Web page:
Natural Dyes


Kassim is the black/grey dye which is obtained from jaggery, rusted iron in water. These materials are immersed in water for 21 days and the reaction of molasses and iron fillings becomes ferrous acetate. This vat is stored and kept untouched. This solution in reaction with tannin (myrobalan, pomegranate, etc) turns into black or grey in regard with the percentage of tannin to kassim in water.



Sappan Wood (Caesalpinia Sappan), cultivated in India, gives natural dyes with medicinal properties.The dye stuff is obtained from the tree’s heartwood. It yields various hues such as red, pink, purple and orange depending on the pH. The same dyebath can be used multiple times to produce progressively lighter shades before the dyestuff finally gets exhausted.


Myrobalan (Terminalia chebula) mainly grows in the foothills of the Himalayas. The dye comes from the dried fruits, ground into a powder. It works equally well as a mordant and a dye for cotton and other plant fibres. The dye grows deeper and richer with exposure to light. It yields various shades of yellow and gives out more vibrant yellows when added with turmeric.


Madder (Rubia tinctorum) has traditionally been in use in Turkey, India and Iran for dyeing carpets. It is capable of producing turkey reds, mulberry, orange-red, terracotta. The dyebath can be reused further for lighter shades. The colour also depends on the soil, their age, water used for dyeing, temperature of the dye pot, and the quantity of madder used.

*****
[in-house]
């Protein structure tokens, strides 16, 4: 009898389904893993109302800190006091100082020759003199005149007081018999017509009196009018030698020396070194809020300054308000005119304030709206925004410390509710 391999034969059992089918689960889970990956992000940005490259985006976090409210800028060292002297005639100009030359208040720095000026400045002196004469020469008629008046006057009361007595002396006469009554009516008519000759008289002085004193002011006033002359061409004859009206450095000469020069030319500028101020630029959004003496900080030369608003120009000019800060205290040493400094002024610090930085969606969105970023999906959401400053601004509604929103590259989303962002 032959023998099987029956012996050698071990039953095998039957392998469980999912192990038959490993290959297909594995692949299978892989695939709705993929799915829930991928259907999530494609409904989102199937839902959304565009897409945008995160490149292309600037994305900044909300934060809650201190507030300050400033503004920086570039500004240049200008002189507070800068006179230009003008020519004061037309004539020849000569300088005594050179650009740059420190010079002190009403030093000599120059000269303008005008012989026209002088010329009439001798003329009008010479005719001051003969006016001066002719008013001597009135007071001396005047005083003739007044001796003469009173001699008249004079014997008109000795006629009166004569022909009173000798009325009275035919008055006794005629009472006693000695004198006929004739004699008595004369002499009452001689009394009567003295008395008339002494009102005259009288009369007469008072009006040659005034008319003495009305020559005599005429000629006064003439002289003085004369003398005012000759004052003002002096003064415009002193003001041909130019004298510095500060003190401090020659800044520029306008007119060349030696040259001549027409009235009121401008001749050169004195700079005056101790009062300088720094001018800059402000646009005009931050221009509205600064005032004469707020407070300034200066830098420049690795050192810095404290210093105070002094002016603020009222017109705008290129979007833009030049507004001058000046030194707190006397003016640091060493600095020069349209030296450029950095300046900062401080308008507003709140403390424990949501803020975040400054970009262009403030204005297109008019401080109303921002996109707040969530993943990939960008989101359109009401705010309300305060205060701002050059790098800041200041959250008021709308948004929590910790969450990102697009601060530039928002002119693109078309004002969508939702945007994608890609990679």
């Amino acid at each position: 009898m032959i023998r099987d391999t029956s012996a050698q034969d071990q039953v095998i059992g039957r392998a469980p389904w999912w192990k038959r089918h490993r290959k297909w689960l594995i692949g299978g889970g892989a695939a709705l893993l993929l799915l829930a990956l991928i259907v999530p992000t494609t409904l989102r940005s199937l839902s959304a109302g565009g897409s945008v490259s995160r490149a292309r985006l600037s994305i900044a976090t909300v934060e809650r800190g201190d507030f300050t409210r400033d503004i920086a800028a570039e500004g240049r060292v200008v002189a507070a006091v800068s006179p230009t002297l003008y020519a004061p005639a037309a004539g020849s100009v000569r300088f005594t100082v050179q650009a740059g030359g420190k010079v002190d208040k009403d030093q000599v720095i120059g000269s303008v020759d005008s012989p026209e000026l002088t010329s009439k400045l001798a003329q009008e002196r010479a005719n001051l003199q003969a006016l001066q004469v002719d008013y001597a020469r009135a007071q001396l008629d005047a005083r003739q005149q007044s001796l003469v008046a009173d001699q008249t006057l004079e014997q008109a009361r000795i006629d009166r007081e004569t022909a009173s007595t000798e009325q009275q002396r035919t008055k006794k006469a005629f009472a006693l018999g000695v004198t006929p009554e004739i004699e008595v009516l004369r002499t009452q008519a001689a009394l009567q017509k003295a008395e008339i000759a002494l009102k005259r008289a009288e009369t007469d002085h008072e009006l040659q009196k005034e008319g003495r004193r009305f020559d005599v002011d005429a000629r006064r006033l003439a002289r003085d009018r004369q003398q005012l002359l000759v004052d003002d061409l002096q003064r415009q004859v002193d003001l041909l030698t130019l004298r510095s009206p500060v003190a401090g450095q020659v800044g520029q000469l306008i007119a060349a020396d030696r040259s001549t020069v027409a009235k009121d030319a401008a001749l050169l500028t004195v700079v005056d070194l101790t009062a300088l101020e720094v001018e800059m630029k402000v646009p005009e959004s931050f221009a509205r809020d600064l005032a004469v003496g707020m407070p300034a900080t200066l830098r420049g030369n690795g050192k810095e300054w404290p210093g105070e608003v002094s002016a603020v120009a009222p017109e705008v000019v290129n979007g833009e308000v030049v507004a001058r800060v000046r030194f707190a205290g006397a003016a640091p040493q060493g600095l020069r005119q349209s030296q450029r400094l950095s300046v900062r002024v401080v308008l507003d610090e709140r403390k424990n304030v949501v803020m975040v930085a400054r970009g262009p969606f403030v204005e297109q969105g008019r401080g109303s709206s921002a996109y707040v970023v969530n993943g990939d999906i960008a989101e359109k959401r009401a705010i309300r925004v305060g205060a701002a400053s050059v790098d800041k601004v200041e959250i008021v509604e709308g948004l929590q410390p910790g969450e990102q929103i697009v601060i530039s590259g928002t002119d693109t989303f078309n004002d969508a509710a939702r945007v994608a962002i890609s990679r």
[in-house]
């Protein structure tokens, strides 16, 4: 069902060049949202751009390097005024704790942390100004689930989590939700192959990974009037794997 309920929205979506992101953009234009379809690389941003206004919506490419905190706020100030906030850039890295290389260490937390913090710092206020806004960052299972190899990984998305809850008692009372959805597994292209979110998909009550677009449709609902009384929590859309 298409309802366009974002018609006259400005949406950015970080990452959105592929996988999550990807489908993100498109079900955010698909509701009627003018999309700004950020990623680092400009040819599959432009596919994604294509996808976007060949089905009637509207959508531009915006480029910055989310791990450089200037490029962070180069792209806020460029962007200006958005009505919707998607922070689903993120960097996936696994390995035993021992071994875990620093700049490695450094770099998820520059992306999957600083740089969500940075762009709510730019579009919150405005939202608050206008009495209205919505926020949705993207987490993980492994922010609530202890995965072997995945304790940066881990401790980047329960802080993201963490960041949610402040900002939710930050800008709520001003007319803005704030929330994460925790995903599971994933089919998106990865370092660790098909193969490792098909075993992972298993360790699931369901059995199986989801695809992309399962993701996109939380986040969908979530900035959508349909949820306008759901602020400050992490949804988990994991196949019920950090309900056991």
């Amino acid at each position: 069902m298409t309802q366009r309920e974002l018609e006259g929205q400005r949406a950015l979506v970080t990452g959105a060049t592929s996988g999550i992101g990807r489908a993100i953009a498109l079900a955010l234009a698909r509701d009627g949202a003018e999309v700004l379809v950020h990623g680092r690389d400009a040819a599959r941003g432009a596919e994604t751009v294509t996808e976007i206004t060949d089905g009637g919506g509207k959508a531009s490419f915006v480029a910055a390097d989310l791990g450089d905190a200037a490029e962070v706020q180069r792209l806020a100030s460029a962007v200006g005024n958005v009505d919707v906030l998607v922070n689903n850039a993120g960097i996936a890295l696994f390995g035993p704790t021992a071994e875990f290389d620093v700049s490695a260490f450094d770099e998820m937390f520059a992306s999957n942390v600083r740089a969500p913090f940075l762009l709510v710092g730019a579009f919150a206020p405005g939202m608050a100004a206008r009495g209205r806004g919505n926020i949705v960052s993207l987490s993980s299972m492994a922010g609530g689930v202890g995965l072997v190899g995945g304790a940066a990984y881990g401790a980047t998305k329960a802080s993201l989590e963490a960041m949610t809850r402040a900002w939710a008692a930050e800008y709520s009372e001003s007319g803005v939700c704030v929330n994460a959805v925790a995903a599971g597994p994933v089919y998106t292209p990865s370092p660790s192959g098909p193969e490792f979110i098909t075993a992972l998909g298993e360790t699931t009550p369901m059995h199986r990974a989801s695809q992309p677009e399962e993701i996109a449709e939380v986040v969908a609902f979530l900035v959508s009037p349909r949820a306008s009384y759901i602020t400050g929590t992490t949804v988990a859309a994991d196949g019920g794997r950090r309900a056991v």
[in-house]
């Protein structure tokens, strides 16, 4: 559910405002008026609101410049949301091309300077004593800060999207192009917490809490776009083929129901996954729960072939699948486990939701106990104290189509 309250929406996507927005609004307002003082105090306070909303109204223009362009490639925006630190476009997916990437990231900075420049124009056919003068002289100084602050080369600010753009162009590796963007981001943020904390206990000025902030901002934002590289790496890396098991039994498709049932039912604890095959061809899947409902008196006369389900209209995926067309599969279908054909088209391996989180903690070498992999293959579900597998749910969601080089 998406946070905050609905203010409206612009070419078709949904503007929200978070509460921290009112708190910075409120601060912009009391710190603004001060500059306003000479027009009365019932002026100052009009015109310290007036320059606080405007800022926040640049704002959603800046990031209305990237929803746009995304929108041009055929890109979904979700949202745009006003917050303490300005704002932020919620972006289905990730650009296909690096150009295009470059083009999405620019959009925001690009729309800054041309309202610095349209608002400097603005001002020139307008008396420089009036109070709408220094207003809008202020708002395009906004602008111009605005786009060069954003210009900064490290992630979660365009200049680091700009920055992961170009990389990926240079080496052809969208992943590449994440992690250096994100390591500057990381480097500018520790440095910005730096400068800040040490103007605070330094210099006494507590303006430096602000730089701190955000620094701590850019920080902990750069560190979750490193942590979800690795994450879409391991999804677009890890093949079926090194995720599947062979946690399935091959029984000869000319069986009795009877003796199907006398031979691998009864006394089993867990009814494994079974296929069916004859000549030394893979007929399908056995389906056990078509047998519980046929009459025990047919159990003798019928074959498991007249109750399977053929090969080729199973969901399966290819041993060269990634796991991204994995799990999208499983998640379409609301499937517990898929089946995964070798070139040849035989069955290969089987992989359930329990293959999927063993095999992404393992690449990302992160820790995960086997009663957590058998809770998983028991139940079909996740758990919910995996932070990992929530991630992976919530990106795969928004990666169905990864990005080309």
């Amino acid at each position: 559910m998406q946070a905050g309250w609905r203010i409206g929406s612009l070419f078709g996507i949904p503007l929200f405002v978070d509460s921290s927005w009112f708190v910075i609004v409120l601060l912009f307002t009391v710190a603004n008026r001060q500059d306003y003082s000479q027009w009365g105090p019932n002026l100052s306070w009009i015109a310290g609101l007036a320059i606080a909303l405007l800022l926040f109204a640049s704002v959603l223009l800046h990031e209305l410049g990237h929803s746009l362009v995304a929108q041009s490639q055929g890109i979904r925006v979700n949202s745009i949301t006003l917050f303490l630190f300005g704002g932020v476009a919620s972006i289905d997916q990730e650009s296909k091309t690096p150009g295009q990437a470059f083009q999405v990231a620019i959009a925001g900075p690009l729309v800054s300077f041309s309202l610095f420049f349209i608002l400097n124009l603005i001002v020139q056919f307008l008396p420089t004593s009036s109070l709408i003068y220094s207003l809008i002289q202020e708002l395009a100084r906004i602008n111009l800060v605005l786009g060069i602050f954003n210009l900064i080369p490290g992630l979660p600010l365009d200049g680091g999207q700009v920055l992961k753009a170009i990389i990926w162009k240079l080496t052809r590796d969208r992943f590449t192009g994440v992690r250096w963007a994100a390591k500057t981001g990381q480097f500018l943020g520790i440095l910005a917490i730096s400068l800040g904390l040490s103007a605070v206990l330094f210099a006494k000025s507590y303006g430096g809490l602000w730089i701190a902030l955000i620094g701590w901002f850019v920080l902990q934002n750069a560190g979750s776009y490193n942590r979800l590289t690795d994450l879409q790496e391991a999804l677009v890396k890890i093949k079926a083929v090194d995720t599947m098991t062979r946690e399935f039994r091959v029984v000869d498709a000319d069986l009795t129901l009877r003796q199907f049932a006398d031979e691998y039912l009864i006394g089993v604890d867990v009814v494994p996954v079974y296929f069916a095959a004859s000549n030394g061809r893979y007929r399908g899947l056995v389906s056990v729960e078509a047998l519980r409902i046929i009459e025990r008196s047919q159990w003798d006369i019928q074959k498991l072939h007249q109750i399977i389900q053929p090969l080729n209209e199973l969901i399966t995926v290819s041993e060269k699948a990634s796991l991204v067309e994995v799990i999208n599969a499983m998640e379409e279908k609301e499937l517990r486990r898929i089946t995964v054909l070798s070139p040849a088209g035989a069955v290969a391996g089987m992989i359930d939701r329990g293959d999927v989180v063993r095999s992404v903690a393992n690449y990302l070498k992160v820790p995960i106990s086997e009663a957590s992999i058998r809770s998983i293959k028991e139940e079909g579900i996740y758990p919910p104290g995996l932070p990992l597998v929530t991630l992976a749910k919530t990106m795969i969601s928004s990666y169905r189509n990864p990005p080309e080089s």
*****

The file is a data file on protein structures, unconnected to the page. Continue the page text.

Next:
Extracted from the resin secreted by the insect Kerria lacca, Lac has been in use historically as a colourant for leather, wool and silk. It is found in plenty throughout India, south east Asia, Nepal, Burma, Bhutan and south China. Lac extract yields crimsons, pinks, purples and burgundy reds using an alum mordant.


Traditionally used by the ancients of Asia, Egypt, Greece, Rome, Britain, and Peru, Indigofera tinctoria yields a blue dyestuff obtained by fermenting its leaves. Some indigo plant varieties are used medicinally , while others are ornamental. The iconic indigo shade is obtained by reduction of the dyestuff followed by mild oxidation.


Ratanjot (Alkanna tinctoria), native to Southern Europe, thrives in a warm and dry climate on sandy soil. The dye produced from its dried roots can be used to obtain shades of grey, lavender and purple when simmered in water. The concentrate is obtained from the roots by soaking them in water, simmering and straining the resultant liquid.


A dyestuff of great historical importance, Cutch has a district in Gujarat named after it called Kutch. It is obtained from the heartwood of Acacia catechu. It yields various shades of brown equally well on cotton, silk and wool. Subsequent dyeing from the same dyebath at one go produces progressively paler shades.

Pomegranate peel

Pomegranate rind is used to produce golden yellows, greens, greys and blacks that has been traditionally used as a dye by carpet makers. It works exceptionally well with cotton and other plant fibres due to it being high in tannin. Pomegranate rinds are popular for eco-printing as well. Mordanted fabric is simply simmered in a dyebath containing the concentrate obtained from the rind.